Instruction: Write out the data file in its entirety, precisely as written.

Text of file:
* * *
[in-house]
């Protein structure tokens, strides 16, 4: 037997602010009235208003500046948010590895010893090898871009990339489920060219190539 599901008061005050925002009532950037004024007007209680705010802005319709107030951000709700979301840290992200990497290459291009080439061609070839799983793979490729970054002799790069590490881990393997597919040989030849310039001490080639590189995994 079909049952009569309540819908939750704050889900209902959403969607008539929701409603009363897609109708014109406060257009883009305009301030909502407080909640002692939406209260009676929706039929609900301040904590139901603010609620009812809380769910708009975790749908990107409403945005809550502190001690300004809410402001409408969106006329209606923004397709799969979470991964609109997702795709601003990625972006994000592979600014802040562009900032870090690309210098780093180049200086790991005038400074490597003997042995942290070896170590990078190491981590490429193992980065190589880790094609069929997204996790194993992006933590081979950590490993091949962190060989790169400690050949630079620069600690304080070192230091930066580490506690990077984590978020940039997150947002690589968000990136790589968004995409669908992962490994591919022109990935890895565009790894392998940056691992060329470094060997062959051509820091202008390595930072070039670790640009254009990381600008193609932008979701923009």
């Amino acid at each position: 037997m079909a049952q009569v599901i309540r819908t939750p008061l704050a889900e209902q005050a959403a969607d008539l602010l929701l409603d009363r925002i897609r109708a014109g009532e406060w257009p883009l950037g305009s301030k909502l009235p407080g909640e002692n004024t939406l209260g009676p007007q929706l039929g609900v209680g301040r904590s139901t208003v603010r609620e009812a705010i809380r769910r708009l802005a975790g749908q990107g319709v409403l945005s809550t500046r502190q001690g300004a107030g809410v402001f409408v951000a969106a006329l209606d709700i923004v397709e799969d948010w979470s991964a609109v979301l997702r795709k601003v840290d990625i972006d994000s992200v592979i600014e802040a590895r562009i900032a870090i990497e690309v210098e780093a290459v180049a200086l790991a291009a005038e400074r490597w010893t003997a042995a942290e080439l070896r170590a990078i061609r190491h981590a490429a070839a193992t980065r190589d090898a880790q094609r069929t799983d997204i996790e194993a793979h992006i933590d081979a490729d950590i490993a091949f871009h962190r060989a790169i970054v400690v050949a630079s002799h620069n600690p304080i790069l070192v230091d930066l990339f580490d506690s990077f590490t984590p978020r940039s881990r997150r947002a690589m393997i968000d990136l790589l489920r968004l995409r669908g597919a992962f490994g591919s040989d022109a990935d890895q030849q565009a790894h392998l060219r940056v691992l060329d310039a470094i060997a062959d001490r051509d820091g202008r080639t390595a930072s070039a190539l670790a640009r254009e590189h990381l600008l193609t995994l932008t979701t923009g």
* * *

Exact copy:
[in-house]
């Protein structure tokens, strides 16, 4: 037997602010009235208003500046948010590895010893090898871009990339489920060219190539 599901008061005050925002009532950037004024007007209680705010802005319709107030951000709700979301840290992200990497290459291009080439061609070839799983793979490729970054002799790069590490881990393997597919040989030849310039001490080639590189995994 079909049952009569309540819908939750704050889900209902959403969607008539929701409603009363897609109708014109406060257009883009305009301030909502407080909640002692939406209260009676929706039929609900301040904590139901603010609620009812809380769910708009975790749908990107409403945005809550502190001690300004809410402001409408969106006329209606923004397709799969979470991964609109997702795709601003990625972006994000592979600014802040562009900032870090690309210098780093180049200086790991005038400074490597003997042995942290070896170590990078190491981590490429193992980065190589880790094609069929997204996790194993992006933590081979950590490993091949962190060989790169400690050949630079620069600690304080070192230091930066580490506690990077984590978020940039997150947002690589968000990136790589968004995409669908992962490994591919022109990935890895565009790894392998940056691992060329470094060997062959051509820091202008390595930072070039670790640009254009990381600008193609932008979701923009």
């Amino acid at each position: 037997m079909a049952q009569v599901i309540r819908t939750p008061l704050a889900e209902q005050a959403a969607d008539l602010l929701l409603d009363r925002i897609r109708a014109g009532e406060w257009p883009l950037g305009s301030k909502l009235p407080g909640e002692n004024t939406l209260g009676p007007q929706l039929g609900v209680g301040r904590s139901t208003v603010r609620e009812a705010i809380r769910r708009l802005a975790g749908q990107g319709v409403l945005s809550t500046r502190q001690g300004a107030g809410v402001f409408v951000a969106a006329l209606d709700i923004v397709e799969d948010w979470s991964a609109v979301l997702r795709k601003v840290d990625i972006d994000s992200v592979i600014e802040a590895r562009i900032a870090i990497e690309v210098e780093a290459v180049a200086l790991a291009a005038e400074r490597w010893t003997a042995a942290e080439l070896r170590a990078i061609r190491h981590a490429a070839a193992t980065r190589d090898a880790q094609r069929t799983d997204i996790e194993a793979h992006i933590d081979a490729d950590i490993a091949f871009h962190r060989a790169i970054v400690v050949a630079s002799h620069n600690p304080i790069l070192v230091d930066l990339f580490d506690s990077f590490t984590p978020r940039s881990r997150r947002a690589m393997i968000d990136l790589l489920r968004l995409r669908g597919a992962f490994g591919s040989d022109a990935d890895q030849q565009a790894h392998l060219r940056v691992l060329d310039a470094i060997a062959d001490r051509d820091g202008r080639t390595a930072s070039a190539l670790a640009r254009e590189h990381l600008l193609t995994l932008t979701t923009g």